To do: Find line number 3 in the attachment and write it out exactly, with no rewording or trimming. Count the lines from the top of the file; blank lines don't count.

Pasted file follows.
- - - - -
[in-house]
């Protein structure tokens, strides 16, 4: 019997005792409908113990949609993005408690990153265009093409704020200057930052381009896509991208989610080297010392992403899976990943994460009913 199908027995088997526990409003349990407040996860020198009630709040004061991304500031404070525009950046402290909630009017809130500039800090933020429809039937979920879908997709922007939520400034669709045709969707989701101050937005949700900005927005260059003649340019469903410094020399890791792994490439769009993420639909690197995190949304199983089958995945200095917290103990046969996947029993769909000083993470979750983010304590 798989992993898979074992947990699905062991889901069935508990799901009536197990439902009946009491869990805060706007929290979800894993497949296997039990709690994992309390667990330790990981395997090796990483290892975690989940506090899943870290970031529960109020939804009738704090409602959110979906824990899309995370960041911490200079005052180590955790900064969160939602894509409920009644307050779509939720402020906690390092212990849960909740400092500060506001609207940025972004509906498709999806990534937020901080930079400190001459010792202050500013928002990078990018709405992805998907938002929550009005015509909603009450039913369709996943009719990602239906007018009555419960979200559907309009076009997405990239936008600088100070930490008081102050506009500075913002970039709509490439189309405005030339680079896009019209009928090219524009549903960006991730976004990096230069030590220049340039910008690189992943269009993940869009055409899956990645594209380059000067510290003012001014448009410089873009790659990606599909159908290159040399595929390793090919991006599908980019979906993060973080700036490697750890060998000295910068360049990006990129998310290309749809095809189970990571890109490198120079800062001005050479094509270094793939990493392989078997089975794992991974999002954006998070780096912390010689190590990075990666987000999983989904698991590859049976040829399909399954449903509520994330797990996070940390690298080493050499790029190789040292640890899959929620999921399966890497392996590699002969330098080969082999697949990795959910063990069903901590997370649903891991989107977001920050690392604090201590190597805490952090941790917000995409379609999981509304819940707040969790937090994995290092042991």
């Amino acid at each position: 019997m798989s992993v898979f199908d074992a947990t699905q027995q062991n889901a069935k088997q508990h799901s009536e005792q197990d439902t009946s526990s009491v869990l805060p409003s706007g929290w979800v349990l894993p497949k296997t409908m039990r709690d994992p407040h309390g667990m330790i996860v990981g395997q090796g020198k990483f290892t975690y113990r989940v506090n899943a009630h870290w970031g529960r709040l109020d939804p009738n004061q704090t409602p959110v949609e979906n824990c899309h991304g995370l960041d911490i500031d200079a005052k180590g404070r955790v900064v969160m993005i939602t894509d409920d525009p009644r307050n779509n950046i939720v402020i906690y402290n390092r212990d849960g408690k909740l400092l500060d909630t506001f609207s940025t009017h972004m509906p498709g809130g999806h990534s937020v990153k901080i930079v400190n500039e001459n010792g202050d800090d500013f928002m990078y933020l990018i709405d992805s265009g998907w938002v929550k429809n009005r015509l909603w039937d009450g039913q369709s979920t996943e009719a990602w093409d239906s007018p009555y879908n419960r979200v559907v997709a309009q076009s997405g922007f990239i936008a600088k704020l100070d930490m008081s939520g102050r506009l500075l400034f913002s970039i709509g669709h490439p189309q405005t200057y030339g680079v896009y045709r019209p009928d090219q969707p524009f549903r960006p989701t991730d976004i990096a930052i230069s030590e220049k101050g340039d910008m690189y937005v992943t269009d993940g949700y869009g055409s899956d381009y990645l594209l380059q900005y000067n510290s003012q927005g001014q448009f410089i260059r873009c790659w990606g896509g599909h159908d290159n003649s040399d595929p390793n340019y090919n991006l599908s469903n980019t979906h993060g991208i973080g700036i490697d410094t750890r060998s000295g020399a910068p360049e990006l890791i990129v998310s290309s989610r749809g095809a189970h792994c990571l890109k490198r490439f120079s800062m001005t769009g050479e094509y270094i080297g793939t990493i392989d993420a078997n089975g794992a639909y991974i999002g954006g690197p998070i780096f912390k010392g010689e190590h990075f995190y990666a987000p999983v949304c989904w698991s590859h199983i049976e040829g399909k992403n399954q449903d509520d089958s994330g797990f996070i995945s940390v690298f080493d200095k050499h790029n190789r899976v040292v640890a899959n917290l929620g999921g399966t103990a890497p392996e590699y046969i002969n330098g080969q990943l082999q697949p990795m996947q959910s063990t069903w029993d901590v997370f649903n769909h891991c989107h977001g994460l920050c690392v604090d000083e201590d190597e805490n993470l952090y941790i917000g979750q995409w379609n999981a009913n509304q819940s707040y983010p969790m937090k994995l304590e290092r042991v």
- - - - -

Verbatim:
């Amino acid at each position: 019997m798989s992993v898979f199908d074992a947990t699905q027995q062991n889901a069935k088997q508990h799901s009536e005792q197990d439902t009946s526990s009491v869990l805060p409003s706007g929290w979800v349990l894993p497949k296997t409908m039990r709690d994992p407040h309390g667990m330790i996860v990981g395997q090796g020198k990483f290892t975690y113990r989940v506090n899943a009630h870290w970031g529960r709040l109020d939804p009738n004061q704090t409602p959110v949609e979906n824990c899309h991304g995370l960041d911490i500031d200079a005052k180590g404070r955790v900064v969160m993005i939602t894509d409920d525009p009644r307050n779509n950046i939720v402020i906690y402290n390092r212990d849960g408690k909740l400092l500060d909630t506001f609207s940025t009017h972004m509906p498709g809130g999806h990534s937020v990153k901080i930079v400190n500039e001459n010792g202050d800090d500013f928002m990078y933020l990018i709405d992805s265009g998907w938002v929550k429809n009005r015509l909603w039937d009450g039913q369709s979920t996943e009719a990602w093409d239906s007018p009555y879908n419960r979200v559907v997709a309009q076009s997405g922007f990239i936008a600088k704020l100070d930490m008081s939520g102050r506009l500075l400034f913002s970039i709509g669709h490439p189309q405005t200057y030339g680079v896009y045709r019209p009928d090219q969707p524009f549903r960006p989701t991730d976004i990096a930052i230069s030590e220049k101050g340039d910008m690189y937005v992943t269009d993940g949700y869009g055409s899956d381009y990645l594209l380059q900005y000067n510290s003012q927005g001014q448009f410089i260059r873009c790659w990606g896509g599909h159908d290159n003649s040399d595929p390793n340019y090919n991006l599908s469903n980019t979906h993060g991208i973080g700036i490697d410094t750890r060998s000295g020399a910068p360049e990006l890791i990129v998310s290309s989610r749809g095809a189970h792994c990571l890109k490198r490439f120079s800062m001005t769009g050479e094509y270094i080297g793939t990493i392989d993420a078997n089975g794992a639909y991974i999002g954006g690197p998070i780096f912390k010392g010689e190590h990075f995190y990666a987000p999983v949304c989904w698991s590859h199983i049976e040829g399909k992403n399954q449903d509520d089958s994330g797990f996070i995945s940390v690298f080493d200095k050499h790029n190789r899976v040292v640890a899959n917290l929620g999921g399966t103990a890497p392996e590699y046969i002969n330098g080969q990943l082999q697949p990795m996947q959910s063990t069903w029993d901590v997370f649903n769909h891991c989107h977001g994460l920050c690392v604090d000083e201590d190597e805490n993470l952090y941790i917000g979750q995409w379609n999981a009913n509304q819940s707040y983010p969790m937090k994995l304590e290092r042991v």